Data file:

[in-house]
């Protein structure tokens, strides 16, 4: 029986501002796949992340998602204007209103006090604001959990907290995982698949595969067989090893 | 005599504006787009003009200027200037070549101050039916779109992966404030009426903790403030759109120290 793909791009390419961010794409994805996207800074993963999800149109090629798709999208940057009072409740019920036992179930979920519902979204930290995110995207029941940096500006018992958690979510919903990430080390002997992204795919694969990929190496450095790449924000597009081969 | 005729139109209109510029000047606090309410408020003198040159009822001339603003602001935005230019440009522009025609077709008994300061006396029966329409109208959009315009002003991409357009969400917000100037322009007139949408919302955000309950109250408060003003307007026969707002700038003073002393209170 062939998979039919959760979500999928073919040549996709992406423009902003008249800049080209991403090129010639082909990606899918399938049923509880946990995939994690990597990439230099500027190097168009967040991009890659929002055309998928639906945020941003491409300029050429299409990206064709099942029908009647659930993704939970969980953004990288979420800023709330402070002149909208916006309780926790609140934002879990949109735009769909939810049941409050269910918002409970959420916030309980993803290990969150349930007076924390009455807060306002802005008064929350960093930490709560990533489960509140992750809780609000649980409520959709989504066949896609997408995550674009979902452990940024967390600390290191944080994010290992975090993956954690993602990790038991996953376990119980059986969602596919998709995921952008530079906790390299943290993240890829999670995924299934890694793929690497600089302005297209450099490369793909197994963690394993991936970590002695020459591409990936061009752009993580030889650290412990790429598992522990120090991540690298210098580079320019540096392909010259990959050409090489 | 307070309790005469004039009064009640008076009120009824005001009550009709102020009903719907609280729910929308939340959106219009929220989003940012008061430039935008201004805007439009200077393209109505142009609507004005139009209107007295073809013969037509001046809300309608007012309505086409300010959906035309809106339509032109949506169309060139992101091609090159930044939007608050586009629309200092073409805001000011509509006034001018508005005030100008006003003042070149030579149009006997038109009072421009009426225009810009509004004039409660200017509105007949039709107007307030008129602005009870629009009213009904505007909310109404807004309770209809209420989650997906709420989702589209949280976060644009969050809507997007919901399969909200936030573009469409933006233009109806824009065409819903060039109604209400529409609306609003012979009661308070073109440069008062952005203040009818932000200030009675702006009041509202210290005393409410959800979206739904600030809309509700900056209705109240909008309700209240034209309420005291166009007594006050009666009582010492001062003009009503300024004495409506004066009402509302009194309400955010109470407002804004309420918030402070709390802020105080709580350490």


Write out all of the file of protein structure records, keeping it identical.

[in-house]
């Protein structure tokens, strides 16, 4: 029986501002796949992340998602204007209103006090604001959990907290995982698949595969067989090893 | 005599504006787009003009200027200037070549101050039916779109992966404030009426903790403030759109120290 793909791009390419961010794409994805996207800074993963999800149109090629798709999208940057009072409740019920036992179930979920519902979204930290995110995207029941940096500006018992958690979510919903990430080390002997992204795919694969990929190496450095790449924000597009081969 | 005729139109209109510029000047606090309410408020003198040159009822001339603003602001935005230019440009522009025609077709008994300061006396029966329409109208959009315009002003991409357009969400917000100037322009007139949408919302955000309950109250408060003003307007026969707002700038003073002393209170 062939998979039919959760979500999928073919040549996709992406423009902003008249800049080209991403090129010639082909990606899918399938049923509880946990995939994690990597990439230099500027190097168009967040991009890659929002055309998928639906945020941003491409300029050429299409990206064709099942029908009647659930993704939970969980953004990288979420800023709330402070002149909208916006309780926790609140934002879990949109735009769909939810049941409050269910918002409970959420916030309980993803290990969150349930007076924390009455807060306002802005008064929350960093930490709560990533489960509140992750809780609000649980409520959709989504066949896609997408995550674009979902452990940024967390600390290191944080994010290992975090993956954690993602990790038991996953376990119980059986969602596919998709995921952008530079906790390299943290993240890829999670995924299934890694793929690497600089302005297209450099490369793909197994963690394993991936970590002695020459591409990936061009752009993580030889650290412990790429598992522990120090991540690298210098580079320019540096392909010259990959050409090489 | 307070309790005469004039009064009640008076009120009824005001009550009709102020009903719907609280729910929308939340959106219009929220989003940012008061430039935008201004805007439009200077393209109505142009609507004005139009209107007295073809013969037509001046809300309608007012309505086409300010959906035309809106339509032109949506169309060139992101091609090159930044939007608050586009629309200092073409805001000011509509006034001018508005005030100008006003003042070149030579149009006997038109009072421009009426225009810009509004004039409660200017509105007949039709107007307030008129602005009870629009009213009904505007909310109404807004309770209809209420989650997906709420989702589209949280976060644009969050809507997007919901399969909200936030573009469409933006233009109806824009065409819903060039109604209400529409609306609003012979009661308070073109440069008062952005203040009818932000200030009675702006009041509202210290005393409410959800979206739904600030809309509700900056209705109240909008309700209240034209309420005291166009007594006050009666009582010492001062003009009503300024004495409506004066009402509302009194309400955010109470407002804004309420918030402070709390802020105080709580350490």